Sabino Romero, a chief of the indigenous Yukpa people in the northwestern state of Zulia, was assassinated by contract killers on the night of March 3, 2013. Sabino was the principal leader of the Yukpa movement to reclaim their ancestral lands, which have been annexed by wealthy cattle ranchers from Machiques. His widow, Lucía Martínez Romero– who was also wounded in the assassination– has led the campaign for justice, which has seen the successful prosecution and conviction last year of the hired killer, known as El Manguera, as well as the police accomplices. Earlier in June, Venezuela's Public Prosecution revealed that it would be closing its investigation into Sabino's murder, but Lucía is continuing to demand that the Venezuelan Attorney General's office bring charges against the cattle ranchers who allegedly hired the assassin.
I, Lucía Martínez Romero, identity card number 13.707.493, indigenous Yukpa, resident in the Chaktapa community in the Perija Valley, Libertad parish in the Machiques municipality of the state of Zulia in the Bolivarian Republic of Venezuela, widow of Cacique Sabino Romero Izarra, murdered in the presence of my underage son and I in the community of Yukpa Tukuko on March 3rd 2013, an incident in which I was left wounded.
In my dual condition as a victim, I want you to respond to me in writing [detailing] the reasons for which the Public Prosecutor's Office is refusing to bring to trial the criminal masterminds that paid the hired killer, El Manguera, to assassinate my husband Sabino Romero Izarra. The Yukpa communities of Yaza know which cattle ranchers paid to have us assassinated.
In November 2015, the vice-public prosecutor, Joel Gerardo Espinoza Dávila, personally informed me in his office– I was accompanied that day by the president of the Presidential Commission for Relatives that are Victims of Hired Killings– that the trial against the architects of the assassination of Cacique Sabino Romero Izarra would be carried out at the end of the year. The two previous trials against the physical perpetrators [of the murder]: the five police officers of Machiques and the cattle ranchers' hired killer, El Manguera, were the responsibility of Judge Vanessa Yajaira Lista Lares from the 17th Court of Justice in the Metropolitan Area of Caracas and the 38th attorney from the Public Prosecution, lawyer Edgar Angulo Bentancourt.
Before beginning these trials, public attorney Espinoza Dávila as well as Angulo Bentancourt had informed us of the same thing: the trial would be separated into three parts: firstly, the five police officers, then the hired killer Ángel Romero Bracho alias El Manguera, and finally the intellectual architects, that’s to say the Gadema cattle ranchers.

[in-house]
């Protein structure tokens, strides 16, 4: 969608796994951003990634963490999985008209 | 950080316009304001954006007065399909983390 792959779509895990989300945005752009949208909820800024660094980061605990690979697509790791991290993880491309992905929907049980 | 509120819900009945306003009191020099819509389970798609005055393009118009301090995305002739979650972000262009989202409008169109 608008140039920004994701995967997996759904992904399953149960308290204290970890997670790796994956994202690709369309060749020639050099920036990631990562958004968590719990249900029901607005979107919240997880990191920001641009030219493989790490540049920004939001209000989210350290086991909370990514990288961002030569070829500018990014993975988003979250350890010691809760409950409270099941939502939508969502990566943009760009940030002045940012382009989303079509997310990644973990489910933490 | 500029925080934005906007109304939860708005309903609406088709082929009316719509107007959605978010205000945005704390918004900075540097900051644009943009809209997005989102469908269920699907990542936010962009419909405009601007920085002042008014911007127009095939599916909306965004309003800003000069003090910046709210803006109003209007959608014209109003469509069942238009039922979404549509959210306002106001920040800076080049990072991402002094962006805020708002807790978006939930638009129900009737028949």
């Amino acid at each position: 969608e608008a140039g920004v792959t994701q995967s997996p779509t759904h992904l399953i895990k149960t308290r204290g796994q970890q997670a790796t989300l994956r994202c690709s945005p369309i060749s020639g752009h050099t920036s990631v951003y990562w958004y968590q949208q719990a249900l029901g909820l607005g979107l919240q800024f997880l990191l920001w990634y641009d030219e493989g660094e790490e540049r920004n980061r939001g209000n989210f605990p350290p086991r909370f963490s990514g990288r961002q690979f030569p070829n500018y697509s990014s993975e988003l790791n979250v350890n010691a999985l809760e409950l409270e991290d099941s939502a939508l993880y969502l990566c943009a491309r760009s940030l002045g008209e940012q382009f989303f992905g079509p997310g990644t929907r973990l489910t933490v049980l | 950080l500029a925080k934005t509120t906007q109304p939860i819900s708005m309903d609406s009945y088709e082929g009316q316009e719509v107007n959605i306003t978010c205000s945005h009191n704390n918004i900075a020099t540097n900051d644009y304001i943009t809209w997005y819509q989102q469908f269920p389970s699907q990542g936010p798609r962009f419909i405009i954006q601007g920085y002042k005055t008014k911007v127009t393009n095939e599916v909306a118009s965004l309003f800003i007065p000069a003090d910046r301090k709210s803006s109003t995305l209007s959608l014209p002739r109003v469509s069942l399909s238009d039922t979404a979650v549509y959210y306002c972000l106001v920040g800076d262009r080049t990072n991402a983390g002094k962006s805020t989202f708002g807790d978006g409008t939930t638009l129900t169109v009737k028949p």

The public attorney Laura Álvarez ascribed to the General Management of Judicial Processing Actions made it known via the telephone on the 14th of this month that the case was closed. However, all this seems strange, because the Public Prosecution appears to have changed its mind.
Neither the vice-public prosecutor, Joel Gerardo Espinoza Dávila, nor the 38th public prosecution attorney Edgar Angulo Bentancourt are today working in this ministry. We do not have witnesses to the testimonies made by these two attorneys. To date, nobody from the Public Prosecution has informed me of this arbitrary and illegal decision.
All of my rights as a double victim have been violated, there is no consideration for the indigenous [peoples] or for the defenders of the human rights of the indigenous peoples, given that I am a member of the “ORIPANTO OAYAPO TÜONDE” Association for Indigenous Yukpa Women of the Perija Valley.
We once again demand more justice from the Attorney General of the Republic, Luisa Ortega Díaz, just as we did before the death of Sabino, and once again now that he his dead, and the architects behind his assassination, just as before, continue to run us down without mercy. They remain free on the streets of Machiques, on the central reserves and paths of the Perija Valley, they still have many of our original and ancestral lands under their control, for which my husband, my father in law, son in law, and six more of us from Chaktapa have died. We are struggling for the territories that we have occupied for thousands of years. That is why they assassinate us.
We want justice.
Chaktapa, Perija Valley, June 2016.
Translated by Venezuelanalysis.